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Counsel for the Church: Following the Biblical Model for Invisible Pastors

Today’s post is sponsored by BJU Seminary and written by Greg Stiekes, professor of New Testament and Theology. BJU Seminary equips Christian leaders through an educational and ministry experience that is biblically shaped, theologically rich, historically significant, and evangelistically robust.

Christian authors who have an intriguing ability to take the pulse of the church and discern its health have been warning for some time now about the tendency pastors have to become the local attraction of their churches—ministerial superstars, the CEOs of their own kingdoms, or the rock stars of their own venues.

To be sure, pastors should be respected both inside and outside their congregations (1 Tim 3:2–7), and we should celebrate God’s sustaining grace in the life of a faithful, diligent shepherd, whose wisdom and ministry in the Word should be an example for younger pastors. But should those pastors be promoted and known as local celebrities? Should they be the center of attention in their churches? Should people commonly identify the name of the church by the name of a single pastor?

Intriguing Biblical Data

It seems to me that the pastor is practically invisible in the NT. I mean, try naming one man in the NT who had a pastoral title.

You may say, Timothy and Titus, the addressees of the “Pastoral Epistles.” But while these men likely fulfilled some of the duties associated with pastoral ministry, they are not referred to as pastors but were merely appointed by Paul to ordain them.

We may discern that James, the half-brother of Jesus, was an elder in the church in Jerusalem. (Talk about bragging rights for a church!) But when James writes to his scattered congregation, he does not call himself the “brother of Christ” or even an elder, but the “slave” of Christ (James 1:1). That’s the kind of humility that makes the NT pastor invisible.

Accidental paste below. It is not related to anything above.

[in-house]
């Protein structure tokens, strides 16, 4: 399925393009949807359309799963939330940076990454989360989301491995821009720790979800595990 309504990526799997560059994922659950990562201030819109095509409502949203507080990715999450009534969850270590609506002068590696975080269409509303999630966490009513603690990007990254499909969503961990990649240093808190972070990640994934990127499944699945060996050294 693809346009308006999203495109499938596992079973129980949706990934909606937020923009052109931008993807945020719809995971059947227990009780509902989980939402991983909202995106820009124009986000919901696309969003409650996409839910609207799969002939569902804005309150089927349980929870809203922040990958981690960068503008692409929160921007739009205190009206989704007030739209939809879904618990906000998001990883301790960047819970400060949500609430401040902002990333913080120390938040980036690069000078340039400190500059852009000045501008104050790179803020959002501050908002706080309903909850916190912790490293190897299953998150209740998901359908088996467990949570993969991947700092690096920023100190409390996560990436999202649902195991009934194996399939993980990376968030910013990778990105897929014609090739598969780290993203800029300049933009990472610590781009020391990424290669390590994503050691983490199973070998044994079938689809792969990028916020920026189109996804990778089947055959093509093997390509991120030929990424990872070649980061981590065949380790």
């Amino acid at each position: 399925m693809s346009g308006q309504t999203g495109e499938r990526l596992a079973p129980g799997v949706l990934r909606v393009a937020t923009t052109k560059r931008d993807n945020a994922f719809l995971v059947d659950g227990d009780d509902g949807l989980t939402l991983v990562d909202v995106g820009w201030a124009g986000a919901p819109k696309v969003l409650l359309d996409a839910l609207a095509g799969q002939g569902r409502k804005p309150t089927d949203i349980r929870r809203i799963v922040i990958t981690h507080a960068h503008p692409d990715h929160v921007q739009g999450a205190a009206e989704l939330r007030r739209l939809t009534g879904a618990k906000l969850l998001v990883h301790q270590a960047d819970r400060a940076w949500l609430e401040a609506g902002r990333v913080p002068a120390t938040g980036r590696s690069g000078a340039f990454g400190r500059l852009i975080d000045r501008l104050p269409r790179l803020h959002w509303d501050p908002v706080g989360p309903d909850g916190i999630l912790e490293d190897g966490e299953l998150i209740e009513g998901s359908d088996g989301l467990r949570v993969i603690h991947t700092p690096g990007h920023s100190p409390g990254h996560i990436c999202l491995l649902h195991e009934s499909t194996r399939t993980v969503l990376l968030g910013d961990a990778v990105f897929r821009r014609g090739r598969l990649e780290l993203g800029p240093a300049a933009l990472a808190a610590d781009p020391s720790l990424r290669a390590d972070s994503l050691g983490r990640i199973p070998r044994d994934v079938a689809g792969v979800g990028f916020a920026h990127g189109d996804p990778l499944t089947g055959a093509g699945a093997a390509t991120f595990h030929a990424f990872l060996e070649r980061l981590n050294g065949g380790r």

There are two men who actually refer to themselves as elders. But these are the apostles Peter and John (1 Peter 5:1; 2 John 1:1; 3 John 1:1), so it is unclear whether they are actually “elders” in the sense of holding the pastoral office we think of today.

So, while a large number of elders were certainly ordained in the NT (Acts 14:23; 2 Tim 2:2; Titus 1:5), and the apostles addressed them in the aggregate (Acts 20:17–38; 1 Pet 5:1–4), and their qualifications were established (2 Tim 2:2; Titus 1:5), we struggle to name them! They are ubiquitous, yet virtually invisible.

Five Takeaways

First, we need to reflect seriously upon the critique of authors like John Piper that the pastoral office has become “professionalized.” While the office itself is honored in the NT, pastors are called to humbly fill that office sacrificially, as Jesus did. They are not called to be the center of attention in their churches.

Second, the practical invisibility of the pastor should encourage the congregation to serve. We can criticize a congregation for letting its pastor do all of the work himself. But I wonder whether pastors actually invite this kind of culture by putting themselves at the center of their ministries, rather than serving with their people as they equally depend on Christ, the Head and Chief Shepherd.

Third, the concept of the invisible pastor easily coincides with a shared-leadership approach to pastoral ministry. The church that does not exalt a single leader is able to appreciate the ample NT evidence for the plurality of pastoral leadership in the local church, even if one of these pastors naturally serves as a “lead” pastor.

Fourth, the invisible pastor is better able to focus on the work that God has called him to do. In today’s world of social media, it is too tempting and too easy for pastors to seek recognition for their accomplishments by putting their lives and ideas on display. But the invisible pastor is satisfied with ministering to his own congregation, performing the thankless tasks of a servant, even if no one will ever see, or know, or care.

Finally, pastors must be invisible so that the congregation sees clearly the Lord, honored and magnified. The church should never love and follow its pastor more than they love and follow Jesus himself. Jesus must increase; all others, including the pastor, must decrease. When people look at any church, they should not particularly notice the pastor first. But they should see a body of people devoted to the Lord and seeking to make him visible to the world.

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